Accuse President Reagan of having done a good deal of harm to public education and you get no argument from me. His administration's reductions in student loans, vocational education and the Title I program, in addition to his recommendations for tuition tax credits, add up (in my view) to an assault on education.
But in the raging debate between the administration and the nation's largest teachers' organization, the National Education Association, on the question of merit pay, the administration has the better of the argument.
A recent episode of PBS's "MacNeil- Lehrer Report" makes the point. Secretary of Education Terrel Bell urged the public schools to "take a page from the higher-education book" and find ways to reward outstanding teachers without promoting them out of the classroom. He had in mind something like the current Tennessee proposal to institute senior- teacher and master-teacher ranks, so that superior teachers not only will earn more money but also be available to help younger teachers improve their competency.
NEA President Willard McGuire was having none of it. "When you name a few teachers as meritorious," he said, "you are saying that the others are not meritorious." And that, of course, would be dreadful.
"If we are going to name 15 percent of the teachers as being meritorious, for example, then parents of the majority of students will see that their children are destined to be taught by non-meritorious teachers, and I believe that the tension that will bring between parents and school administratiors, as they seek to have their child(ren) placed in a class with a meritorious teacher will bring us trouble that we don't want or need at this time."
The plain fact is that parents already know who the outstanding teachers are. And those parents with the concern and the clout to do anything about it already are exerting pressure to have their children taught by these exemplary teachers. It's hard to see how paying outstanding teachers for their unusual competence would increase that parental pressure.
McGuire, naturally, had other arguments. Merit pay would usher in favoritism on the part of evaluators (which, under most proposals, would include other teachers). It would produce bitterness on the part of teachers not seleced as outstanding. It would "be negative to the teamwork concept."
If the interviewers, Robert MacNeil and Charlayne Hunter Gault, were incredulous, it may have been because they found it hard to imagine a profession more demanding of teamwork than television, and harder still to imagine a system whereby television journalists would be paid solely on the basis of their college credits and their time on the job.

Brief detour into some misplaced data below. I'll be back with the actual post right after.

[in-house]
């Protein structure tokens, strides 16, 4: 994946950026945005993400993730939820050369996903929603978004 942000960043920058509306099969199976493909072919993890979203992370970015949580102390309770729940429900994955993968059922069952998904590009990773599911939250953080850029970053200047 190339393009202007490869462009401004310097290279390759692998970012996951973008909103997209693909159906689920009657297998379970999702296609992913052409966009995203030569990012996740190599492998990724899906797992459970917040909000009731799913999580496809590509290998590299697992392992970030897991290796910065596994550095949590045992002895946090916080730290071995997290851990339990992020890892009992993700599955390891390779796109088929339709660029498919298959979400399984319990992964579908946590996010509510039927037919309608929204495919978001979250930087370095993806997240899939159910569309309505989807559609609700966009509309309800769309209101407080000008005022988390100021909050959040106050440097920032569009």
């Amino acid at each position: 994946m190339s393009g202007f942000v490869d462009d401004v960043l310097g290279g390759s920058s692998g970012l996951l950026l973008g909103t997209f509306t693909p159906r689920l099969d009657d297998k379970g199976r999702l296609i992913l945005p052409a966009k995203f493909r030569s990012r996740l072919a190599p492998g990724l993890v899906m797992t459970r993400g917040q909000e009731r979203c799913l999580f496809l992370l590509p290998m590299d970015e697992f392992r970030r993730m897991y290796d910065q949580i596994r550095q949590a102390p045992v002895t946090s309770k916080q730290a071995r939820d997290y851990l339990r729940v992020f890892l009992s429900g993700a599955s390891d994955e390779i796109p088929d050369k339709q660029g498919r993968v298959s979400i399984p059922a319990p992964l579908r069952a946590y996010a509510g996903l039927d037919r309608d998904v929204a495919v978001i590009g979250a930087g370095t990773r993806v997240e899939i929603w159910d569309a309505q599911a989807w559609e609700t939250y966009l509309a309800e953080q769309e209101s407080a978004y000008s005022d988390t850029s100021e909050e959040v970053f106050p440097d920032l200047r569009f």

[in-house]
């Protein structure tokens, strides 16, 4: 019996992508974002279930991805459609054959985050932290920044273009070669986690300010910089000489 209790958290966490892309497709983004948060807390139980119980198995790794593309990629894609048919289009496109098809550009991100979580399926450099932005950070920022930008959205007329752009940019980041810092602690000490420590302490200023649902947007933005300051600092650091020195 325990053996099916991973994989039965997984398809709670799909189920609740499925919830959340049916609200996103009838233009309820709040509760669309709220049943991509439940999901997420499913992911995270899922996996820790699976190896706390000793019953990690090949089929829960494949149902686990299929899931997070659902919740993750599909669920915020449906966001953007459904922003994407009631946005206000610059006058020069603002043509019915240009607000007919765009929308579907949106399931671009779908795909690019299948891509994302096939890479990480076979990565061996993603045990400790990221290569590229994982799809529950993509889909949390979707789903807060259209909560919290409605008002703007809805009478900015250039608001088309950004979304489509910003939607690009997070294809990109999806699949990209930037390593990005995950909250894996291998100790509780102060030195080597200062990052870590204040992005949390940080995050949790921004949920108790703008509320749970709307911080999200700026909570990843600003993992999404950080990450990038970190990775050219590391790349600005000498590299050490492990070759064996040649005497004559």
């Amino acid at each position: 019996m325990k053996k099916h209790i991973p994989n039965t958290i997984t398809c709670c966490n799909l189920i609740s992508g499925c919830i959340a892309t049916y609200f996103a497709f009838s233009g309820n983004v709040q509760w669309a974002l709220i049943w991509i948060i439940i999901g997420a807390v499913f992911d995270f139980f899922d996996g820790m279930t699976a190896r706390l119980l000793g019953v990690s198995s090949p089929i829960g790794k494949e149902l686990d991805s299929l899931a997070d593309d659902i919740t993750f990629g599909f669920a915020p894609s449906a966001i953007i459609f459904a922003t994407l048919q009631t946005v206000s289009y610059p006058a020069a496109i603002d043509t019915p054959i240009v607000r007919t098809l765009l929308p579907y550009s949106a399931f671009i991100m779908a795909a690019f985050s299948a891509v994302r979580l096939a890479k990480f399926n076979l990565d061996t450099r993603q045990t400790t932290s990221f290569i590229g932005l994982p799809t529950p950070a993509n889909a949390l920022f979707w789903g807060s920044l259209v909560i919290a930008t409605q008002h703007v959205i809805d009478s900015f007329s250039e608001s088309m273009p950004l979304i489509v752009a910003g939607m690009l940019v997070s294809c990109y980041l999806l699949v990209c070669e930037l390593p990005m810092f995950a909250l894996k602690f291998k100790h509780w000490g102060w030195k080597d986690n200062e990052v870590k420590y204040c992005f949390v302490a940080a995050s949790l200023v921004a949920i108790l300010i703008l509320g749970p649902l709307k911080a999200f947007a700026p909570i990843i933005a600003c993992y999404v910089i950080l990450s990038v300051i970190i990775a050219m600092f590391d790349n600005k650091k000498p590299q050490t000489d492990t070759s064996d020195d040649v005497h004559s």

Secretaries, office managers, athletes and newspaper reporters routinely expect that outstanding performance on their part will lead to promotions and/or pay increases. Of course particular employees will complain that they have been underevaluated, or that they are victims of favoritism or of job assignments that didn't give them the opportunity to shine. But it wouldn't occur to them to argue against merit pay. Unless they are teachers.
And not all teachers. Albert Shanker, head of the American Federation of Teachers recently told his convention that there is a different public climate regarding public education and that teachers would be well advised to make the necessary adjustment. "They are saying: 'We're willing to help--to pour new billions into education--if you're willing to make some of the changes we want,'" said Shanker, making clear that he included the possibility of some form of merit pay.
Shanker may be doing what he can to make some distinctions between his union and the NEA, whose 1.6 million members make it a million members larger than the AFT. But he is also facing up to the reality that relatively low pay and relatively small opportunity for career progression are making teaching less attractive to the brightest young people, and that you can't make silk purses without silk.